Strangford Lough Ferry was the only service not to be affected by Storm Ali last Wednesday, with the lifeline service between Strangford and Portaferry managing to keep running despite the high winds resulting from the storm. Stena Line and P&O both cancelled their services to Scotland on Wednesday morning and early afternoon, while the Stena Line Birkenhead vessels were sailing behind schedule. The freight-only services were also affected, with STENA HIBERNIA and STENA SCOTIA making additional sailings between Belfast and Heysham on Sunday to clear the resulting backlog.
Further south Seatruck Ferries also experienced some delays down at Warrenpoint, while Scenic Carlingford Ferry had to cancel sailings for a period. All services have now returned to normal.
Lough Foyle Ferry finished until next year
Frazer Ferries “Scenic Lough Foyle Ferry” service ended its 2018 season as planned on Sunday 16th September. This year the service was served by not one but two different vessels at different times, though both FRAZER MARINER and Strangford Lough veteran STRANGFORD 1 were in service together at one stage. NIFS expects at least one of these vessels to make their way south to cover maintenance periods on the other routes in the Frazer Ferries portfolio such as that across Carlingford Lough, which was covered by FRAZER MARINER last year. While STRANGFORD 1 is the fleet “spare” vessel, NIFS believes FRAZER MARINER may be a more suitable replacement due to having a higher weight limit.
Rathlin Express to the rescue
Rathlin Island Ferry’s passenger catamaran RATHLIN EXPRESS rescued five divers from two small broken down boats on Sunday BBC News reports. Despite rough conditions the catamaran managed to pull up alongside both boats for those onboard to transfer to the ferry, and even attempted to take both vessels under tow! The Redbay and Portrush lifeboats brought the two vessels back under tow while RATHLIN EXPRESS returned to Ballycastle with the divers all unharmed.
Clipper Pennant in dry-dock
Former Warrenpoint – Heysham vessel CLIPPER PENNANT left Liverpool on Saturday evening for dry-docking at Cammell-Laird. She arrived at Dry Dock number 5 at approx. 10pm. CLIPPER PENNANT took her final Seatruck traffic for the time-being with an overnight voyage from Dublin to Liverpool, arriving in the Cheshire port on Friday Morning (22ndSept). Her place on the route has been taken by CLIPPER POINT which has been replaced on the Heysham – Dublin service by recently dry-docked sister SEATRUCK PANORAMA which was also on the Warrenpoint – Heysham route until the end of last month. NIFS understands that before commencing her previously reported charter with Canary Bridge Seaways she will have a short spell on charter to DFDS.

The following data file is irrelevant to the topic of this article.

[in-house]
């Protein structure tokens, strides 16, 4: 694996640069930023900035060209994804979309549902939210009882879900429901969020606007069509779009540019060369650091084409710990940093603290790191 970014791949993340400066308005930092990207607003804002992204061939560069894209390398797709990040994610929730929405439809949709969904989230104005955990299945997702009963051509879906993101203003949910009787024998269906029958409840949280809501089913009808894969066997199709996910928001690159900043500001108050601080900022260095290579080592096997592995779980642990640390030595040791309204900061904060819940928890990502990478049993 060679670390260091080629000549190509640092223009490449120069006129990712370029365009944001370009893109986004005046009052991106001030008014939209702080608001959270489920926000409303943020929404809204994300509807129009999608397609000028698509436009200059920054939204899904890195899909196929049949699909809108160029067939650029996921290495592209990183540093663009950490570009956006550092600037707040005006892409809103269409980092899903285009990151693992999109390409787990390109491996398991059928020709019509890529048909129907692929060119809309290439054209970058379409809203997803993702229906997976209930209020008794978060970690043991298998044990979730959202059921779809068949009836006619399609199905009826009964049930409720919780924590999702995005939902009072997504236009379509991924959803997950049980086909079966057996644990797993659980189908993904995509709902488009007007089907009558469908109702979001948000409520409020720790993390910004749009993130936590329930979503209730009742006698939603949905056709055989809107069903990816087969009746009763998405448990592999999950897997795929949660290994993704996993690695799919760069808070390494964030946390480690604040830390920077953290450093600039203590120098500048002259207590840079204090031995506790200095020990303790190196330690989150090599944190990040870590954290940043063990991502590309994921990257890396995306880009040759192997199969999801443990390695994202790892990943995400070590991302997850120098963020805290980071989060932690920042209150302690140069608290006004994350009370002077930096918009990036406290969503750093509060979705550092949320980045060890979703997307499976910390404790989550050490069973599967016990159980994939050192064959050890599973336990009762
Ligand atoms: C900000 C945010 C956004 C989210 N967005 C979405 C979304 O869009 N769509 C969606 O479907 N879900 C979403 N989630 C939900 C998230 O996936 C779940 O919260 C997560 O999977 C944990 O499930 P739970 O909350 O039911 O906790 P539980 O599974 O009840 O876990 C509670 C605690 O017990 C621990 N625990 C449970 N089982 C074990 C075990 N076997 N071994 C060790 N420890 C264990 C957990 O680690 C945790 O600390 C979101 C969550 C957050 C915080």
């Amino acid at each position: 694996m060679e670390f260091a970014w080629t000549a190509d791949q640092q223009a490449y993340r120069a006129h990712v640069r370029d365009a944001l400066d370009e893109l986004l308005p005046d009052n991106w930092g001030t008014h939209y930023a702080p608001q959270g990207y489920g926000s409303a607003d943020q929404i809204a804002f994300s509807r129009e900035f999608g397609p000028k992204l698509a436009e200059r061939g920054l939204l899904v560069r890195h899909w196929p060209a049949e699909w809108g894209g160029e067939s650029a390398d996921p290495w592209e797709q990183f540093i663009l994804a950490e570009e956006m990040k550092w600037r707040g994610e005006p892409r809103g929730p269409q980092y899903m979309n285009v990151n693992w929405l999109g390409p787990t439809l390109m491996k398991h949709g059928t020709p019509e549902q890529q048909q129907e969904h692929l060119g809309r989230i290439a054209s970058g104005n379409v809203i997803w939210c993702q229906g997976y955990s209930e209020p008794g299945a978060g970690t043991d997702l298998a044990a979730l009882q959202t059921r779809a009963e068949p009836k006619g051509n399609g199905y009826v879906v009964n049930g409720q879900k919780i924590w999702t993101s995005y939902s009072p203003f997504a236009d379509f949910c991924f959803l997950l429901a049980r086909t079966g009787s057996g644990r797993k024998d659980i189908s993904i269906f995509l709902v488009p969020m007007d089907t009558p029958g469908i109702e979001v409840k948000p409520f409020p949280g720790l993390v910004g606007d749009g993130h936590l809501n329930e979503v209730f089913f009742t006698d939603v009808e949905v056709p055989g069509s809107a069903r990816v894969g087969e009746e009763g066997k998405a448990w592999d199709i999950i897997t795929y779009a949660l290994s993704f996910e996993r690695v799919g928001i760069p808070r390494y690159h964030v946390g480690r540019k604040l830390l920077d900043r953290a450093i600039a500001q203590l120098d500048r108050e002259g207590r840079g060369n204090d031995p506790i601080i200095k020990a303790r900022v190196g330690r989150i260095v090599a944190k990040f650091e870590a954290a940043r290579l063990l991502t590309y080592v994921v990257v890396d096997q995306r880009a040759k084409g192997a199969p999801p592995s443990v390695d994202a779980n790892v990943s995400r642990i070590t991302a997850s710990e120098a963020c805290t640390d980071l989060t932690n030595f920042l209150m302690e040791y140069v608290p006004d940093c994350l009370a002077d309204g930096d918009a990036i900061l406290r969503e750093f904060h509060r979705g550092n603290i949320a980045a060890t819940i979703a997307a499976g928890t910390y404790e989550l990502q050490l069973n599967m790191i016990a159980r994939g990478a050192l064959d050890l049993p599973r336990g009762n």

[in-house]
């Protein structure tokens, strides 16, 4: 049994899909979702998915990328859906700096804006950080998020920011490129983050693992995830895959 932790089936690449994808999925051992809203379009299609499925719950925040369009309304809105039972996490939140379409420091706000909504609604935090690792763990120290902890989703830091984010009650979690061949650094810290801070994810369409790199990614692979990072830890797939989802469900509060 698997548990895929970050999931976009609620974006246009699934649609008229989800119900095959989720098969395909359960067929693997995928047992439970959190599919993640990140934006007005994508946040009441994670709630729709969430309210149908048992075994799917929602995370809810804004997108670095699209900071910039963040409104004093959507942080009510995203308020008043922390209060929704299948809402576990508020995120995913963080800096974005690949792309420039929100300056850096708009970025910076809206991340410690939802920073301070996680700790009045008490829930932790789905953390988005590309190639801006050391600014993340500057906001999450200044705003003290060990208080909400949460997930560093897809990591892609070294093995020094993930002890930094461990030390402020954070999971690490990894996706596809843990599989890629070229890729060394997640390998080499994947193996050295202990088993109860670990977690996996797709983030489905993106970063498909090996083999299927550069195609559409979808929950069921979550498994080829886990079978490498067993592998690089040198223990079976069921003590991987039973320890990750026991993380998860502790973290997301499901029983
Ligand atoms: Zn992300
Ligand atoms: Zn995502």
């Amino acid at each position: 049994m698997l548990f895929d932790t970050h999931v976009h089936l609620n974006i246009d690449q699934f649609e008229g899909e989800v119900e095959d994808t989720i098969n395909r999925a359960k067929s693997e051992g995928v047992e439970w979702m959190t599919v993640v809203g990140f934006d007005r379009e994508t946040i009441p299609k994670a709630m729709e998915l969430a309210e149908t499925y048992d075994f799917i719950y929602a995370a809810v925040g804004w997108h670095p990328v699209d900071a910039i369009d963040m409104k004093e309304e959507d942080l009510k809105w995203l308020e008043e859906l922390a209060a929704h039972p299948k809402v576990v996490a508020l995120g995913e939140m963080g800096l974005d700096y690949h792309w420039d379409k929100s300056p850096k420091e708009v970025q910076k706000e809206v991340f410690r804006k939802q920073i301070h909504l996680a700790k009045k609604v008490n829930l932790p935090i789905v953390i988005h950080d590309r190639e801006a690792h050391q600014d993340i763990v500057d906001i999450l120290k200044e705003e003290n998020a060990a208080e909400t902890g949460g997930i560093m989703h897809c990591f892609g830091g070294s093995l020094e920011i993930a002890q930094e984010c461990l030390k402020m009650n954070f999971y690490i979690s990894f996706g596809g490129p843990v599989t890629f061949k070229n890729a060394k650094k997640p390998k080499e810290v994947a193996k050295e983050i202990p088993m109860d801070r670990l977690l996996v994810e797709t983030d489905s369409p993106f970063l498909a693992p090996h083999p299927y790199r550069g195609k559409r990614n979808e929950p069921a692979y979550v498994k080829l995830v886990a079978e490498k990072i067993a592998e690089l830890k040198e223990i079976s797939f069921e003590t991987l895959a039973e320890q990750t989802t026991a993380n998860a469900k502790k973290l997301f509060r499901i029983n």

Meanwhile CLIPPER RANGER appears to be for sale. The former Belfast, Larne, and Warrenpoint to Heysham ferry is understood to be now surplus to requirements at Seatruck, and a vessel matching her description has appeared for sale at an online brokers site. She remains at Cammell-Laird’s Bidston Repair Berth.
Le Rif update
Acording to the FerryMaroc blog (in French), the owner operator of the former STENA GALLOWAY has been refused a licence to operate the vessel by the Moroccan department of Marine. The company, DWLM, had intended to use the extensively refurbished former North Channel favourite on her former route between Tangier Med and Algeciras. Earlier this month NIFS reported that although LE RIF had been refurbished she reportedly has engine problems and had to be towed back to La Spezia for further layup.
The POETA LOPEZ ANGLADA, better known in these parts as the former STENA NAVIGATOR, has moved to owner Baleària’s Almeria – Nador route. She had been operating the crossing between Almeria and Melilla (taking up to 8 hours) having moved from the much shorter Algeciras – Tangier Med route during the summer. Her current route between Spain and Morocco takes between 6 and 7 hours. In terms of accommodation NIFS understands she still remains unchanged from her time on the Belfast to Stranraer route, except for the replacement of some signage.
Former Belfast ferry to become “Zombie Experience”
The DUKE OF LANCASTER, which has spent decades abandoned near Mostyn in Wales, is to be used by a company called “Zombie Infection” from early 2019. They plan to turn her into a “Zombie Experience” were customers will be chased by trained actors around the vessel in what is billed as a premium immersive experience. The vessel remains owned by expat John Rowley who had planned to turn the vessel into a “fun ship” since it was beached/concreted-in during 1979. Prices start at £89.99 per person but a lower rate is available for groups of 10+.
Despite claims by Zombie Infection that she is a former ocean liner, DUKE OF LANCASTER spent the entirety of her operational life in European waters with the Bay of Biscay the closest she came to any ocean. DUKE OF LANCASTER was completed by Harland and Wolff in 1956 as a steam turbine powered passenger ferry and some-time cruise ship, though she was converted to a stern-loading car ferry at her builders yard in 1970. She operated on the British Rail / Sealink route between Belfast and Heysham from delivery from her builders until the route closed in 1975, when she moved to the Fishguard – Rosslare and Holyhead – Dun Laoghaire routes for a couple of years as a backup vessel before layup prior to her sale. Throughout 2017 work was undertaken to the exterior of the vessel which included repainting much of the vessel black, renewal of some steel work, and concreting in the area around the vessel with the addition of safety rails and a new access staircase. At the time nobody was able to find out who was responsible for this work being carried out, but that such work had been done seemed to indicate that somebody had taken an interest in putting her to use again.